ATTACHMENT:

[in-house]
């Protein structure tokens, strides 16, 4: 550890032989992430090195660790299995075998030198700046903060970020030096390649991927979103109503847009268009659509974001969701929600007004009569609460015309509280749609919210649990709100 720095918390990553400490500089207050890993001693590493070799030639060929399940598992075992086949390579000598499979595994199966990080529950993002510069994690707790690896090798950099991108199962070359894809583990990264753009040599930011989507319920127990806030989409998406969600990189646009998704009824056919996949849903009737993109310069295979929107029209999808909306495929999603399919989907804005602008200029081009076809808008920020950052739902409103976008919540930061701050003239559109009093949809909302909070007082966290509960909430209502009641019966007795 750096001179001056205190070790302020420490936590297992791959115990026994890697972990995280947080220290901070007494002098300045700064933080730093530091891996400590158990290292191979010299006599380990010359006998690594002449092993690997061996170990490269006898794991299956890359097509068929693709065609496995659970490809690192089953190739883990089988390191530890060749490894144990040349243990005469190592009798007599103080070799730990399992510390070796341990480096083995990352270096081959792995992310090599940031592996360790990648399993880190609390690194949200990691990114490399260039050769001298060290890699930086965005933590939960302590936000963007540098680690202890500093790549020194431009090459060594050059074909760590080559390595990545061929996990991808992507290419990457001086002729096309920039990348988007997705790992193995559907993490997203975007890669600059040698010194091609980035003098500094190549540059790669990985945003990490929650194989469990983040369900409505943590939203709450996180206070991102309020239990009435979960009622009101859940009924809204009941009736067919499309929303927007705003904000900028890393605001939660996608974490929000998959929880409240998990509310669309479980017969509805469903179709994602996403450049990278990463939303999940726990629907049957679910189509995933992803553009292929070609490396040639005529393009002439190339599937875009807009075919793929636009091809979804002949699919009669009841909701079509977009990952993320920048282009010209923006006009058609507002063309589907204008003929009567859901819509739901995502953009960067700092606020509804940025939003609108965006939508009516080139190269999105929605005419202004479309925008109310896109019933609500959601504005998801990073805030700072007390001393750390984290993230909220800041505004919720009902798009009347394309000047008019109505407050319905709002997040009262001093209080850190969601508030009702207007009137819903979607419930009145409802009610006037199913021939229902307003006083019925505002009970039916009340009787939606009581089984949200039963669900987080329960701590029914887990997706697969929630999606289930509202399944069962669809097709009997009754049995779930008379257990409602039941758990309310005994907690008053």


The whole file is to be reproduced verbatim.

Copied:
[in-house]
């Protein structure tokens, strides 16, 4: 550890032989992430090195660790299995075998030198700046903060970020030096390649991927979103109503847009268009659509974001969701929600007004009569609460015309509280749609919210649990709100 720095918390990553400490500089207050890993001693590493070799030639060929399940598992075992086949390579000598499979595994199966990080529950993002510069994690707790690896090798950099991108199962070359894809583990990264753009040599930011989507319920127990806030989409998406969600990189646009998704009824056919996949849903009737993109310069295979929107029209999808909306495929999603399919989907804005602008200029081009076809808008920020950052739902409103976008919540930061701050003239559109009093949809909302909070007082966290509960909430209502009641019966007795 750096001179001056205190070790302020420490936590297992791959115990026994890697972990995280947080220290901070007494002098300045700064933080730093530091891996400590158990290292191979010299006599380990010359006998690594002449092993690997061996170990490269006898794991299956890359097509068929693709065609496995659970490809690192089953190739883990089988390191530890060749490894144990040349243990005469190592009798007599103080070799730990399992510390070796341990480096083995990352270096081959792995992310090599940031592996360790990648399993880190609390690194949200990691990114490399260039050769001298060290890699930086965005933590939960302590936000963007540098680690202890500093790549020194431009090459060594050059074909760590080559390595990545061929996990991808992507290419990457001086002729096309920039990348988007997705790992193995559907993490997203975007890669600059040698010194091609980035003098500094190549540059790669990985945003990490929650194989469990983040369900409505943590939203709450996180206070991102309020239990009435979960009622009101859940009924809204009941009736067919499309929303927007705003904000900028890393605001939660996608974490929000998959929880409240998990509310669309479980017969509805469903179709994602996403450049990278990463939303999940726990629907049957679910189509995933992803553009292929070609490396040639005529393009002439190339599937875009807009075919793929636009091809979804002949699919009669009841909701079509977009990952993320920048282009010209923006006009058609507002063309589907204008003929009567859901819509739901995502953009960067700092606020509804940025939003609108965006939508009516080139190269999105929605005419202004479309925008109310896109019933609500959601504005998801990073805030700072007390001393750390984290993230909220800041505004919720009902798009009347394309000047008019109505407050319905709002997040009262001093209080850190969601508030009702207007009137819903979607419930009145409802009610006037199913021939229902307003006083019925505002009970039916009340009787939606009581089984949200039963669900987080329960701590029914887990997706697969929630999606289930509202399944069962669809097709009997009754049995779930008379257990409602039941758990309310005994907690008053």